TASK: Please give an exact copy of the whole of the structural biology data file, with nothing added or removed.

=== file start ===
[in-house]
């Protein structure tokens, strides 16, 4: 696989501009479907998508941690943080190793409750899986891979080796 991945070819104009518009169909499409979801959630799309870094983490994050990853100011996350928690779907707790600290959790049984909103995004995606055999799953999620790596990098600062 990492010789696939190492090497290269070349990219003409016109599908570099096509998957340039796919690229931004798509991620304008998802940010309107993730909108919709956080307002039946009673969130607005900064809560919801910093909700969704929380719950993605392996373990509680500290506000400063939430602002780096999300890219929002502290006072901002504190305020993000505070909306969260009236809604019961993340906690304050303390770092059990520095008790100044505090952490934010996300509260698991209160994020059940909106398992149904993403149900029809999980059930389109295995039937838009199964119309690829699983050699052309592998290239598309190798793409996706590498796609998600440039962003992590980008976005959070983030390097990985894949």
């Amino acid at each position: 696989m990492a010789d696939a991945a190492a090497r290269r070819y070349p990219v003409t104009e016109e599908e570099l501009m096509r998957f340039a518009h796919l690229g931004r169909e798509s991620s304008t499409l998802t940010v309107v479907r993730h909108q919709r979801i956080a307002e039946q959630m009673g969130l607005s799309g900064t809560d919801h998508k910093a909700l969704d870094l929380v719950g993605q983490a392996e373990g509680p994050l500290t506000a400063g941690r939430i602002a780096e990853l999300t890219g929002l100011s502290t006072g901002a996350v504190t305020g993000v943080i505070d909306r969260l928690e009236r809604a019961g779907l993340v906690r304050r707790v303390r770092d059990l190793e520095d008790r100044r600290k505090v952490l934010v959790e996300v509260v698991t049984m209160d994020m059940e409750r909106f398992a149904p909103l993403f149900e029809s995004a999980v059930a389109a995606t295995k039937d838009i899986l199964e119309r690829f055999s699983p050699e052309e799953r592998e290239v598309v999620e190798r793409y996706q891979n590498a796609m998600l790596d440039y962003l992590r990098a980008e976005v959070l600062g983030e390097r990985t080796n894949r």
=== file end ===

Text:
[in-house]
């Protein structure tokens, strides 16, 4: 696989501009479907998508941690943080190793409750899986891979080796 991945070819104009518009169909499409979801959630799309870094983490994050990853100011996350928690779907707790600290959790049984909103995004995606055999799953999620790596990098600062 990492010789696939190492090497290269070349990219003409016109599908570099096509998957340039796919690229931004798509991620304008998802940010309107993730909108919709956080307002039946009673969130607005900064809560919801910093909700969704929380719950993605392996373990509680500290506000400063939430602002780096999300890219929002502290006072901002504190305020993000505070909306969260009236809604019961993340906690304050303390770092059990520095008790100044505090952490934010996300509260698991209160994020059940909106398992149904993403149900029809999980059930389109295995039937838009199964119309690829699983050699052309592998290239598309190798793409996706590498796609998600440039962003992590980008976005959070983030390097990985894949």
């Amino acid at each position: 696989m990492a010789d696939a991945a190492a090497r290269r070819y070349p990219v003409t104009e016109e599908e570099l501009m096509r998957f340039a518009h796919l690229g931004r169909e798509s991620s304008t499409l998802t940010v309107v479907r993730h909108q919709r979801i956080a307002e039946q959630m009673g969130l607005s799309g900064t809560d919801h998508k910093a909700l969704d870094l929380v719950g993605q983490a392996e373990g509680p994050l500290t506000a400063g941690r939430i602002a780096e990853l999300t890219g929002l100011s502290t006072g901002a996350v504190t305020g993000v943080i505070d909306r969260l928690e009236r809604a019961g779907l993340v906690r304050r707790v303390r770092d059990l190793e520095d008790r100044r600290k505090v952490l934010v959790e996300v509260v698991t049984m209160d994020m059940e409750r909106f398992a149904p909103l993403f149900e029809s995004a999980v059930a389109a995606t295995k039937d838009i899986l199964e119309r690829f055999s699983p050699e052309e799953r592998e290239v598309v999620e190798r793409y996706q891979n590498a796609m998600l790596d440039y962003l992590r990098a980008e976005v959070l600062g983030e390097r990985t080796n894949r």